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  • Author or Editor: Lee V. Wisener x
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Objective—To investigate individual- and community-level contextual variables as risk factors for submission of calcium oxalate (CaOx) uroliths or magnesium ammonium phosphate (ie, struvite) uroliths for dogs to a national urolith center, as determined on the basis of urolith submission patterns.

Sample Population—Records of 7,297 dogs from Ontario, Canada, with CaOx or struvite uroliths submitted to the Canadian Veterinary Urolith Centre from 1998 through 2006.

Procedures—Data were analyzed via multilevel multivariable logistic regression.

Results—Individual-level main effects and interactions significantly associated with the risk of submission of CaOx uroliths rather than struvite uroliths included age, sex, breed group, neuter status, body condition, dietary moisture content, diet type, sex-neuter status interaction, sex-age interaction, body condition-age interaction, and breed group—dietary moisture content interaction. In addition, median community family income and being located within a major urban center (ie, Toronto) were significant risk factors for submission of CaOx uroliths, compared with submission of struvite uroliths.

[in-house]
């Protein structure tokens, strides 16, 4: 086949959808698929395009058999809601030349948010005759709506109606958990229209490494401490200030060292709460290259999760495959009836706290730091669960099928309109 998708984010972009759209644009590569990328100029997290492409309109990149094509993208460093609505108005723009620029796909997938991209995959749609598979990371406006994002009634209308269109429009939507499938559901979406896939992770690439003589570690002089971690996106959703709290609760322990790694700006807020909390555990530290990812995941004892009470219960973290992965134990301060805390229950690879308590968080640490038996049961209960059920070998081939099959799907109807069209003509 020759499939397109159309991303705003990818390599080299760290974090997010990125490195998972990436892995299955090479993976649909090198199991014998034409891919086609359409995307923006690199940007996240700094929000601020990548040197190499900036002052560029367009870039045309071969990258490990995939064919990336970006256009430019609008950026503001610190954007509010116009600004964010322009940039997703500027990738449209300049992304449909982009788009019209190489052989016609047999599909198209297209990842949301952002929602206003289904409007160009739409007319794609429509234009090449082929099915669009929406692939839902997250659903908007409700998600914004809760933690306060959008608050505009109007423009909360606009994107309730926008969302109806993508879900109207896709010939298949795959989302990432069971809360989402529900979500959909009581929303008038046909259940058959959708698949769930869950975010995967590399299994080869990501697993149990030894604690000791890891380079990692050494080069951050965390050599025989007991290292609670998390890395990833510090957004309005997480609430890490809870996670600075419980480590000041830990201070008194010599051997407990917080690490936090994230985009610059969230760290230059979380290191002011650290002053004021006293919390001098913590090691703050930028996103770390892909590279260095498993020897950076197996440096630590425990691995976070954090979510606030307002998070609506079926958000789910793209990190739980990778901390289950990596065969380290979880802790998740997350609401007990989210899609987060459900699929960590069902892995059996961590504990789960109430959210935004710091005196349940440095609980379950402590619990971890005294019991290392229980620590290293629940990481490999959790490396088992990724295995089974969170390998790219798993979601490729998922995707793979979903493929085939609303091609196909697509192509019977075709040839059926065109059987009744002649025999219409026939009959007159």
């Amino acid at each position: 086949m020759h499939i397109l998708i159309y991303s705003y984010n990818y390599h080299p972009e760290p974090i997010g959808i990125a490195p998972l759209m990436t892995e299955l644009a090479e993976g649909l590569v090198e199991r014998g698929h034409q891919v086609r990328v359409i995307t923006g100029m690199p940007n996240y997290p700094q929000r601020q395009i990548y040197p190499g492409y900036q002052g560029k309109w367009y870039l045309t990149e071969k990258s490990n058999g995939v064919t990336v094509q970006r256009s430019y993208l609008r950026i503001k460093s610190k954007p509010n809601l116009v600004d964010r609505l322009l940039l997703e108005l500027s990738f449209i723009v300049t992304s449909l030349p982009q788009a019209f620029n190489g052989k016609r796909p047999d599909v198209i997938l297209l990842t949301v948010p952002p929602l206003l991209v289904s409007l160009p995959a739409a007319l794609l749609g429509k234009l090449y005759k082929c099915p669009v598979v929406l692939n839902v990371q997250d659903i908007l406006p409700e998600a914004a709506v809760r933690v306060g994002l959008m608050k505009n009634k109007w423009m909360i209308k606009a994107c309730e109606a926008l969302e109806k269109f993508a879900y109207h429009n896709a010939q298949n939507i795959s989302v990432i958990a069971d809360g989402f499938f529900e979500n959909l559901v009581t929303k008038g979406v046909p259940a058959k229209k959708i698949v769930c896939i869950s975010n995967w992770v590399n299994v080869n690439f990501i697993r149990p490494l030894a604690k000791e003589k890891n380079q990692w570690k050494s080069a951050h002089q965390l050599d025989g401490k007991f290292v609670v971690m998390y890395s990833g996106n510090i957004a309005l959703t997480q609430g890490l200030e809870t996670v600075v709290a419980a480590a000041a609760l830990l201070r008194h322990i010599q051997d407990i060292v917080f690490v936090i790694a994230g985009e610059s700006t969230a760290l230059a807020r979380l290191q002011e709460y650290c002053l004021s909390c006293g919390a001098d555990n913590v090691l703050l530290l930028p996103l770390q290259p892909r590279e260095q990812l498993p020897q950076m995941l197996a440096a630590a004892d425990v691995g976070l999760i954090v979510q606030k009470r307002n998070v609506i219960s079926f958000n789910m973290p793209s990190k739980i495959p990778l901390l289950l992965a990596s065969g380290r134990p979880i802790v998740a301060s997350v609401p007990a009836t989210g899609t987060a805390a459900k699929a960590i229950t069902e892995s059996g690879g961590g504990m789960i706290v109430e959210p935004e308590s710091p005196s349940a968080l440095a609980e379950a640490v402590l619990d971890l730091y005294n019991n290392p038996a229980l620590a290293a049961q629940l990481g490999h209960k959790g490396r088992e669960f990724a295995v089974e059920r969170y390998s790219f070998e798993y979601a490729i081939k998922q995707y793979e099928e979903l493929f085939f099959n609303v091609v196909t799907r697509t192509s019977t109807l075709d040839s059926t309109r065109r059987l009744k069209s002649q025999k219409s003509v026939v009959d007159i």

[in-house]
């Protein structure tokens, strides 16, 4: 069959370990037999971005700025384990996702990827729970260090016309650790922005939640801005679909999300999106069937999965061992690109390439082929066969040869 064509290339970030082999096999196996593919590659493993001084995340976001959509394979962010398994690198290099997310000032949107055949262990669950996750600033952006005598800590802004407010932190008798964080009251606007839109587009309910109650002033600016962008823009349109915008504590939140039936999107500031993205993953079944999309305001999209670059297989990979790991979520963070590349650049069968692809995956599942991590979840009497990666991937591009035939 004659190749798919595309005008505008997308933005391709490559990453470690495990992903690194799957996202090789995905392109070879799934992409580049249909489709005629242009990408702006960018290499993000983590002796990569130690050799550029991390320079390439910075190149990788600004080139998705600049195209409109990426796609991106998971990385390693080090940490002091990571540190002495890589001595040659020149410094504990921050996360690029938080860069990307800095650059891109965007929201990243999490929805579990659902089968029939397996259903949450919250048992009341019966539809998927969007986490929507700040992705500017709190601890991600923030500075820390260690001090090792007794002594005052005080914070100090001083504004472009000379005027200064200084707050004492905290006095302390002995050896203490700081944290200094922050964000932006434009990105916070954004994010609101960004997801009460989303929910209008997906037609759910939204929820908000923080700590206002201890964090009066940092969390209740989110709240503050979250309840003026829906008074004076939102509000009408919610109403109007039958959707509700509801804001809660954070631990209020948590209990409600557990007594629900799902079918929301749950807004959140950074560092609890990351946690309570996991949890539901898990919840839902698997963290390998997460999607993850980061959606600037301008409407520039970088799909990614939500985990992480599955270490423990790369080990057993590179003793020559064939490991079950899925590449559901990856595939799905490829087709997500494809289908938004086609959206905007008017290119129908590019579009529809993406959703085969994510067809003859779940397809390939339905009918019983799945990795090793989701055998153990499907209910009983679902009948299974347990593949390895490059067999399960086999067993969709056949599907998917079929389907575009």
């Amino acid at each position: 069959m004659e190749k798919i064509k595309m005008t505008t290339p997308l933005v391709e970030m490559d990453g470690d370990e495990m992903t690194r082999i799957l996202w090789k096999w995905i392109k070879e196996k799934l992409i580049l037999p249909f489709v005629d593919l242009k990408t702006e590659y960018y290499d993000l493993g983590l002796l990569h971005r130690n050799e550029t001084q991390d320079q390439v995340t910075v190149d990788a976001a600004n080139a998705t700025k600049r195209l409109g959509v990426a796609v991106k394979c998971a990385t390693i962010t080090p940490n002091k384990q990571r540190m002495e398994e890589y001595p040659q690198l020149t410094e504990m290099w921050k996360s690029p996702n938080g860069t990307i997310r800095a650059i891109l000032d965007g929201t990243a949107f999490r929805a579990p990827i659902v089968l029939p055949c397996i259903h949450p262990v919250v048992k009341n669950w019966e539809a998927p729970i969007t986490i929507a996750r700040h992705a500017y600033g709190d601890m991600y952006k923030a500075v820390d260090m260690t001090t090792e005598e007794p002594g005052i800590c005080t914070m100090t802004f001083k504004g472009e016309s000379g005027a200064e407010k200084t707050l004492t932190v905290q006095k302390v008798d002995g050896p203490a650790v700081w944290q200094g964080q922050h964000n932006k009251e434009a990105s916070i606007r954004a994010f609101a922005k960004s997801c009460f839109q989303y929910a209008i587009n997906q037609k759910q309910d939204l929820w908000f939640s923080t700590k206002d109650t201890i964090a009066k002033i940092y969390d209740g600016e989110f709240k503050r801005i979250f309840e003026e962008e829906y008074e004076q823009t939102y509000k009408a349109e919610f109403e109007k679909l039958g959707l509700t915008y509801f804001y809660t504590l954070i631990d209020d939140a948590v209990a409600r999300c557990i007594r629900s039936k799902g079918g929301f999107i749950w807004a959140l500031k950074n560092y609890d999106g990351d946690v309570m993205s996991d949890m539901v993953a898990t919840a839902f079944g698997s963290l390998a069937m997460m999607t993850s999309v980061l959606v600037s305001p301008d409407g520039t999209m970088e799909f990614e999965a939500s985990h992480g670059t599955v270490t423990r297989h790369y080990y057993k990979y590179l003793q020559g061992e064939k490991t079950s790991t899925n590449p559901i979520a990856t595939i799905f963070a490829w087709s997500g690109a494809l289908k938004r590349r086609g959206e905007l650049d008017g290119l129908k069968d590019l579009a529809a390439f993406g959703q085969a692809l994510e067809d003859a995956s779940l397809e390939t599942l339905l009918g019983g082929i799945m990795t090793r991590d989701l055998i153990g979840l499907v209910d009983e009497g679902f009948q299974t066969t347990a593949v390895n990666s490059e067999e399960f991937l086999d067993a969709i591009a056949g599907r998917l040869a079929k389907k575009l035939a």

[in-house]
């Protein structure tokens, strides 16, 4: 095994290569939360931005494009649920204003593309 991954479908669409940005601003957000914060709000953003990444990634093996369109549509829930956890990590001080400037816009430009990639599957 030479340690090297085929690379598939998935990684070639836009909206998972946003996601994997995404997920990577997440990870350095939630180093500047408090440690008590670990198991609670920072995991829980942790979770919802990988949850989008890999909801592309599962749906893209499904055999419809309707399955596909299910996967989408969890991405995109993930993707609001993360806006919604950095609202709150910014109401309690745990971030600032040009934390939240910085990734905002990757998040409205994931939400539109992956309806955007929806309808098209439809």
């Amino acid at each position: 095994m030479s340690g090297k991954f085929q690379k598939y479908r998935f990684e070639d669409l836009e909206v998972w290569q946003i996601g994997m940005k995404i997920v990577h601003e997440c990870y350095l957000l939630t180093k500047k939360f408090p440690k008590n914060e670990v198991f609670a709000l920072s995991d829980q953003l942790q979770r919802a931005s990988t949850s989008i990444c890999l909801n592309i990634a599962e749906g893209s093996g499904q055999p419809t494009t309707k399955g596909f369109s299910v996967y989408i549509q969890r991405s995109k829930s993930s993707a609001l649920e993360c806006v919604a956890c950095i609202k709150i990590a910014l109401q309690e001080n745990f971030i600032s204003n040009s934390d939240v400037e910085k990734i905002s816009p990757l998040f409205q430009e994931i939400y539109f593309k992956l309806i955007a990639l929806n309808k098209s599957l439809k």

Conclusions and Clinical Relevance—Individual-level and dietary factors for dogs affected the risk of submission of CaOx uroliths, relative to that of struvite uroliths. Interactions among these variables need to be considered when assessing the impact of these risk factors. In addition, community-level or contextual factors (such as community family income and residing in a densely populated area of Ontario) also affected submission patterns, although most of the variance in the risk for submission of CaOx uroliths, compared with the risk for submission of struvite uroliths, was explained by individual-level factors. (Am J Vet Res 2010;71:1045–1054)

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in American Journal of Veterinary Research